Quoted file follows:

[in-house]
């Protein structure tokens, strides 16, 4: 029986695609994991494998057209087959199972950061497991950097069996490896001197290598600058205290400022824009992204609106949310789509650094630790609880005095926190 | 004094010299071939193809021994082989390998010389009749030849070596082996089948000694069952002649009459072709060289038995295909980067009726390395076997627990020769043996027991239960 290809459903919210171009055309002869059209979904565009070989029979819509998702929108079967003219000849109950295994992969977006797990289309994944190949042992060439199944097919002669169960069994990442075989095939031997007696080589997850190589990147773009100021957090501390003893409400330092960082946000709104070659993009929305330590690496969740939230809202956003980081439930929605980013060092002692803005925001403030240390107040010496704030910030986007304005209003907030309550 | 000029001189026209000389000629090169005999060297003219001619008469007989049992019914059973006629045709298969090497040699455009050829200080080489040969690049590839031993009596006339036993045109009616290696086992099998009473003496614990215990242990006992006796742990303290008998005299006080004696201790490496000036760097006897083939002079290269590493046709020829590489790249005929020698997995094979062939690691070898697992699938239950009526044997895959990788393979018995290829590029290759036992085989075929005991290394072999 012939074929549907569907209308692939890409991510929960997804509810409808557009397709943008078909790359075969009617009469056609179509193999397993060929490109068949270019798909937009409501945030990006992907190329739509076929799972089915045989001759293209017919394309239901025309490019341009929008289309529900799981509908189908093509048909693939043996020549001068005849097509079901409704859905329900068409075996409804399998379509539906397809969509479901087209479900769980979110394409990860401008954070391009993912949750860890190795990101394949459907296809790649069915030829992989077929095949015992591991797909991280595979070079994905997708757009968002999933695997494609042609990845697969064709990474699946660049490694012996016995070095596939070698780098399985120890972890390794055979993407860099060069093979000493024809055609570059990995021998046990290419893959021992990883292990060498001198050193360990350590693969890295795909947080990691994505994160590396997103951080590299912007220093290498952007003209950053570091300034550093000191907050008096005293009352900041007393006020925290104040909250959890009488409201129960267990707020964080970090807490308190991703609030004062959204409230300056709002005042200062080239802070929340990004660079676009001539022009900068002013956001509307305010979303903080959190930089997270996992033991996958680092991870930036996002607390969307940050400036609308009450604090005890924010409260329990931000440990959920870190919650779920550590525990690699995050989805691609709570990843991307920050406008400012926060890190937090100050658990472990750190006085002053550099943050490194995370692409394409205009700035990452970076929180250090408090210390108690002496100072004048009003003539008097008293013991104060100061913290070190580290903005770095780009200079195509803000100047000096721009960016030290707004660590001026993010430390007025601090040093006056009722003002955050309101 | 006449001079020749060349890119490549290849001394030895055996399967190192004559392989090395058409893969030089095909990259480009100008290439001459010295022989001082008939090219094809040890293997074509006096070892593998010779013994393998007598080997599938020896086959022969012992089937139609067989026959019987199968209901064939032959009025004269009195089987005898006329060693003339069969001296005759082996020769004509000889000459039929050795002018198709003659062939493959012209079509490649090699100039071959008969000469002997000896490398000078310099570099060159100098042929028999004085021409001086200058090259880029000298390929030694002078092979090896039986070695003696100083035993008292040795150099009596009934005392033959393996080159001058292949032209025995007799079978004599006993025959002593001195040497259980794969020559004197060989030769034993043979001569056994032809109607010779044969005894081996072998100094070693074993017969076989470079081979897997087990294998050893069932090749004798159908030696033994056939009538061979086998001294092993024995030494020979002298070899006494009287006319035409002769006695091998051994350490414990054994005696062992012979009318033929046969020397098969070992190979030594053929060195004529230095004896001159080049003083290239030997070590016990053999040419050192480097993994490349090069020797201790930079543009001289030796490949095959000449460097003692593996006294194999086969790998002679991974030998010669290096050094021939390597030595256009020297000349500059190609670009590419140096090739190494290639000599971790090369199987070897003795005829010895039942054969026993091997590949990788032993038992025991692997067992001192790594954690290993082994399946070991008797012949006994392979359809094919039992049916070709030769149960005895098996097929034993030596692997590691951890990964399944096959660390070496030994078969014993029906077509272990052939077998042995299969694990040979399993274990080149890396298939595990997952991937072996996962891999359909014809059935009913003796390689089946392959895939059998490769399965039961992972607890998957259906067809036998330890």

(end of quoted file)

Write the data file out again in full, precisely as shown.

[in-house]
């Protein structure tokens, strides 16, 4: 029986695609994991494998057209087959199972950061497991950097069996490896001197290598600058205290400022824009992204609106949310789509650094630790609880005095926190 | 004094010299071939193809021994082989390998010389009749030849070596082996089948000694069952002649009459072709060289038995295909980067009726390395076997627990020769043996027991239960 290809459903919210171009055309002869059209979904565009070989029979819509998702929108079967003219000849109950295994992969977006797990289309994944190949042992060439199944097919002669169960069994990442075989095939031997007696080589997850190589990147773009100021957090501390003893409400330092960082946000709104070659993009929305330590690496969740939230809202956003980081439930929605980013060092002692803005925001403030240390107040010496704030910030986007304005209003907030309550 | 000029001189026209000389000629090169005999060297003219001619008469007989049992019914059973006629045709298969090497040699455009050829200080080489040969690049590839031993009596006339036993045109009616290696086992099998009473003496614990215990242990006992006796742990303290008998005299006080004696201790490496000036760097006897083939002079290269590493046709020829590489790249005929020698997995094979062939690691070898697992699938239950009526044997895959990788393979018995290829590029290759036992085989075929005991290394072999 012939074929549907569907209308692939890409991510929960997804509810409808557009397709943008078909790359075969009617009469056609179509193999397993060929490109068949270019798909937009409501945030990006992907190329739509076929799972089915045989001759293209017919394309239901025309490019341009929008289309529900799981509908189908093509048909693939043996020549001068005849097509079901409704859905329900068409075996409804399998379509539906397809969509479901087209479900769980979110394409990860401008954070391009993912949750860890190795990101394949459907296809790649069915030829992989077929095949015992591991797909991280595979070079994905997708757009968002999933695997494609042609990845697969064709990474699946660049490694012996016995070095596939070698780098399985120890972890390794055979993407860099060069093979000493024809055609570059990995021998046990290419893959021992990883292990060498001198050193360990350590693969890295795909947080990691994505994160590396997103951080590299912007220093290498952007003209950053570091300034550093000191907050008096005293009352900041007393006020925290104040909250959890009488409201129960267990707020964080970090807490308190991703609030004062959204409230300056709002005042200062080239802070929340990004660079676009001539022009900068002013956001509307305010979303903080959190930089997270996992033991996958680092991870930036996002607390969307940050400036609308009450604090005890924010409260329990931000440990959920870190919650779920550590525990690699995050989805691609709570990843991307920050406008400012926060890190937090100050658990472990750190006085002053550099943050490194995370692409394409205009700035990452970076929180250090408090210390108690002496100072004048009003003539008097008293013991104060100061913290070190580290903005770095780009200079195509803000100047000096721009960016030290707004660590001026993010430390007025601090040093006056009722003002955050309101 | 006449001079020749060349890119490549290849001394030895055996399967190192004559392989090395058409893969030089095909990259480009100008290439001459010295022989001082008939090219094809040890293997074509006096070892593998010779013994393998007598080997599938020896086959022969012992089937139609067989026959019987199968209901064939032959009025004269009195089987005898006329060693003339069969001296005759082996020769004509000889000459039929050795002018198709003659062939493959012209079509490649090699100039071959008969000469002997000896490398000078310099570099060159100098042929028999004085021409001086200058090259880029000298390929030694002078092979090896039986070695003696100083035993008292040795150099009596009934005392033959393996080159001058292949032209025995007799079978004599006993025959002593001195040497259980794969020559004197060989030769034993043979001569056994032809109607010779044969005894081996072998100094070693074993017969076989470079081979897997087990294998050893069932090749004798159908030696033994056939009538061979086998001294092993024995030494020979002298070899006494009287006319035409002769006695091998051994350490414990054994005696062992012979009318033929046969020397098969070992190979030594053929060195004529230095004896001159080049003083290239030997070590016990053999040419050192480097993994490349090069020797201790930079543009001289030796490949095959000449460097003692593996006294194999086969790998002679991974030998010669290096050094021939390597030595256009020297000349500059190609670009590419140096090739190494290639000599971790090369199987070897003795005829010895039942054969026993091997590949990788032993038992025991692997067992001192790594954690290993082994399946070991008797012949006994392979359809094919039992049916070709030769149960005895098996097929034993030596692997590691951890990964399944096959660390070496030994078969014993029906077509272990052939077998042995299969694990040979399993274990080149890396298939595990997952991937072996996962891999359909014809059935009913003796390689089946392959895939059998490769399965039961992972607890998957259906067809036998330890």